The bonded aluminium chassis of the 1995 lotus Elise

Footnote: After some additional googling, TA4300 looks ideal.

Star Trekking

Star trekking across the universe
Only going forward ’cause we can’t find reverse

Scratch-built and kit cars based on motorcycle power-plants have long suffered from this Star Trekking ailment. No reverse gear to be found.

Some vehicles utilise a separate gearbox for reverse, or sometimes an electric motor for that purpose.  Others, such as the Peel 50 and the Isetta, had no reverse gear at all, so you had to have a mate handy to push you out of the garage or parking space.

I recently came across a small motorcycle engine (250cc) that has a reverse gear built directly in to the transmission.  This may seem slightly illogical – you’d have to be some sort of stunt devil to ride a motorcycle backwards – until you discover that the engine is meant for an ATV.  Doing some further research proved that this same manufacturer (Lifan, a large and very well known brand in China) has a score of engines with reverse gears.

In the interest of maintaining a list of motorcycle engines with reverse gears, here is the start of my list:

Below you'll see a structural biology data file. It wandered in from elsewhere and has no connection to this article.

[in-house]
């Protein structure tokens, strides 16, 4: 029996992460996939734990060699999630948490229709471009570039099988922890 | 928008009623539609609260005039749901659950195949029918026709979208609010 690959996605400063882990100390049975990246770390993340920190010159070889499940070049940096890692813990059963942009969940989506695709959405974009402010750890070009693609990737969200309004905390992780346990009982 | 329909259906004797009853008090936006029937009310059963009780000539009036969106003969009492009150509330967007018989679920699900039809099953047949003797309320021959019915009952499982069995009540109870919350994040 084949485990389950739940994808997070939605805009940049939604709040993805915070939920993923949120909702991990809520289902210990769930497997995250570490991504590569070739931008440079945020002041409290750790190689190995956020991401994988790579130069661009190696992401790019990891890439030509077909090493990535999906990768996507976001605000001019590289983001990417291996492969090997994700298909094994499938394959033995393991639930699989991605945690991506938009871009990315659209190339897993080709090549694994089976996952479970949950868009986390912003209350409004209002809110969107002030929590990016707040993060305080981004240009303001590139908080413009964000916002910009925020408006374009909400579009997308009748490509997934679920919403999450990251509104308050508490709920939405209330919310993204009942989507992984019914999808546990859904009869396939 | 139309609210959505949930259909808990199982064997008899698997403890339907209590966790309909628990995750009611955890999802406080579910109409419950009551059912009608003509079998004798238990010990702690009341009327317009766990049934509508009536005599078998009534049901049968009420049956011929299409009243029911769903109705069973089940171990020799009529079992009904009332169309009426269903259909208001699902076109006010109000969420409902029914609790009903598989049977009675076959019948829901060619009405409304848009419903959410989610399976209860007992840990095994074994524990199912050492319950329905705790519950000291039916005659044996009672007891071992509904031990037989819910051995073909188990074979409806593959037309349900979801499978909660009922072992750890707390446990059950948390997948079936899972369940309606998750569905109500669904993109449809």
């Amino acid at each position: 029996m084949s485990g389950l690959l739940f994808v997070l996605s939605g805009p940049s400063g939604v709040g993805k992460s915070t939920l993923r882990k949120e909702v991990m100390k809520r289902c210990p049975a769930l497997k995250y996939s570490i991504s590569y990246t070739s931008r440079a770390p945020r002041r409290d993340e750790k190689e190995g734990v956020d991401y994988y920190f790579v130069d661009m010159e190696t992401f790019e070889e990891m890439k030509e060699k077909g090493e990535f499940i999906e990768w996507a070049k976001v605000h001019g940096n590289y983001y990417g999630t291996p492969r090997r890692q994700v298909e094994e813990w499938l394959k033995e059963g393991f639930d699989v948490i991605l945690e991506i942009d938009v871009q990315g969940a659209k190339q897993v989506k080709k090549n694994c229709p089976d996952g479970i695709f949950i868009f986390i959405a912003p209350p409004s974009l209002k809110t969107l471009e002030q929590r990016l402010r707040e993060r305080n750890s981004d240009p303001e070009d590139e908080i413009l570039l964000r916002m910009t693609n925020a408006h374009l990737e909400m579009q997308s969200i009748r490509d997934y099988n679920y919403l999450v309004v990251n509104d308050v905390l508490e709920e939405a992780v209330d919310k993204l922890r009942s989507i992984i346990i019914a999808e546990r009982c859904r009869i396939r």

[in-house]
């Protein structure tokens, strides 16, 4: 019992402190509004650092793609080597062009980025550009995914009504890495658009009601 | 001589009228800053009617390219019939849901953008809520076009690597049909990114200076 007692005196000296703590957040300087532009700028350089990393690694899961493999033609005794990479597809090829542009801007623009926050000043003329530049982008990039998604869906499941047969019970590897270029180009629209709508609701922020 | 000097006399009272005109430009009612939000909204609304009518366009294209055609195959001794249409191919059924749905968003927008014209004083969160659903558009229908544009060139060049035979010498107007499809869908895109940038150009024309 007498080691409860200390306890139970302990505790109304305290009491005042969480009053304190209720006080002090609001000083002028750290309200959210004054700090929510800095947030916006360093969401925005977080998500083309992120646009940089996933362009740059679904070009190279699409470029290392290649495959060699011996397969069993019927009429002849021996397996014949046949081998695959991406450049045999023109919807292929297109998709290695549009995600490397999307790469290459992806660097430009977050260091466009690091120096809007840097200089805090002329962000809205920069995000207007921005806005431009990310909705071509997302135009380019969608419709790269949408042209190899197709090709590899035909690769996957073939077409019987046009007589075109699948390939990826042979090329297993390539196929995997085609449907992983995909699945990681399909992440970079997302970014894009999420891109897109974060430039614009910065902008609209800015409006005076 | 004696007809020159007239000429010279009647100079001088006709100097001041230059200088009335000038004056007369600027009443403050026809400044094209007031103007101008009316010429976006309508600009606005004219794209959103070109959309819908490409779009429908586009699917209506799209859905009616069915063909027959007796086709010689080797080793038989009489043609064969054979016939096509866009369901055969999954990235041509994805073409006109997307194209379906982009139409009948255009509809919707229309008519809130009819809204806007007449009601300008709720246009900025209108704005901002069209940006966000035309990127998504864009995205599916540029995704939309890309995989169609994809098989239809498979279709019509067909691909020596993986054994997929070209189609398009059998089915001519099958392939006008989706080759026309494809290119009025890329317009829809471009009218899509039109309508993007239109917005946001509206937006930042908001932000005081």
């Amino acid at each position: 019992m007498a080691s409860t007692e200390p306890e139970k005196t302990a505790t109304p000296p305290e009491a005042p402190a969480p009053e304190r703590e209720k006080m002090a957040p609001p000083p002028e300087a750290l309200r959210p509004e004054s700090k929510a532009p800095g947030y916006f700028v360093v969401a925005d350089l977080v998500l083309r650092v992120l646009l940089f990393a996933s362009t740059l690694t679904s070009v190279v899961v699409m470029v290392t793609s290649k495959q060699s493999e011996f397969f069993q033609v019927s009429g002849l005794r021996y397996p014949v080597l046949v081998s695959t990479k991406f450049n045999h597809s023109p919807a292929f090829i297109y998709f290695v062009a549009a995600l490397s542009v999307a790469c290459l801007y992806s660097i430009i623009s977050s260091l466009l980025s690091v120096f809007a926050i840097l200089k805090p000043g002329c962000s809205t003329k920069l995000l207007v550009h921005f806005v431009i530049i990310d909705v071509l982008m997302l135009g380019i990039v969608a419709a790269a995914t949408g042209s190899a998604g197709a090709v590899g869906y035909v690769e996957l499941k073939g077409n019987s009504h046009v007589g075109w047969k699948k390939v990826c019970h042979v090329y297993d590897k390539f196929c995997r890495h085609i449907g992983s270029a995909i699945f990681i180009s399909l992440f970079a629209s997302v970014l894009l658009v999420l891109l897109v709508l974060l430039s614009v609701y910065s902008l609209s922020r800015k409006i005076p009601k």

Suggestions to add to the list welcome!

Cirbin V13R reverse trike

Campagna V13R reverse trike
Harley Davidson powered 1250cc V-twin. With mechanical reverse gearbox 🙂

Bagus Completus

Finally, after several weeks of sporadic needle work, the iPad bag is finally complete.

Well, sort of.  The carry strap is still not quite done, but I want to mark a project ‘complete’ so bad that I’m going to ignore that little discrepancy.

The bag took a little longer than expected, as once the leather straps had been sewn around the outside of the bag I realised that they didn’t line up. This required some expletives, followed by un-stitching and restitching of part of the straps.

I now own a matching set of carry bag and iPad sleeve made from an ex-WWII haversack, and leather offcuts left over from furniture making.  The bag is much smaller and lighter than a laptop bag, but big enough to hold the iPad, charger,cables, dock, livescribe notepad and pen and various other items I require for business travel.

Bag Complete

Matching Set

Sleevus Completus

Following a delivery from Birdsall leather & craft in Australia I was finally able to finish the iPad sleeve.  My wife was gob-smacked that I had actually completed something, which was probably the best part of this project.  I just didn’t tell her that the sleeve was done, but the bag was nowhere near finished yet 🙂

The canvas flap (made from left-over canvas from the ex-WWII haversack) was already hemmed, and the corners sewn over.  The next step was to attach this to the leather sleeve.  Once that was done the final step was to use a leather scrap as the anchor for the harness post to close the bag.

Sleevus Completus!

Flap stitch detail

Flap in progress

Sleeve complete

Detail of completed sleeve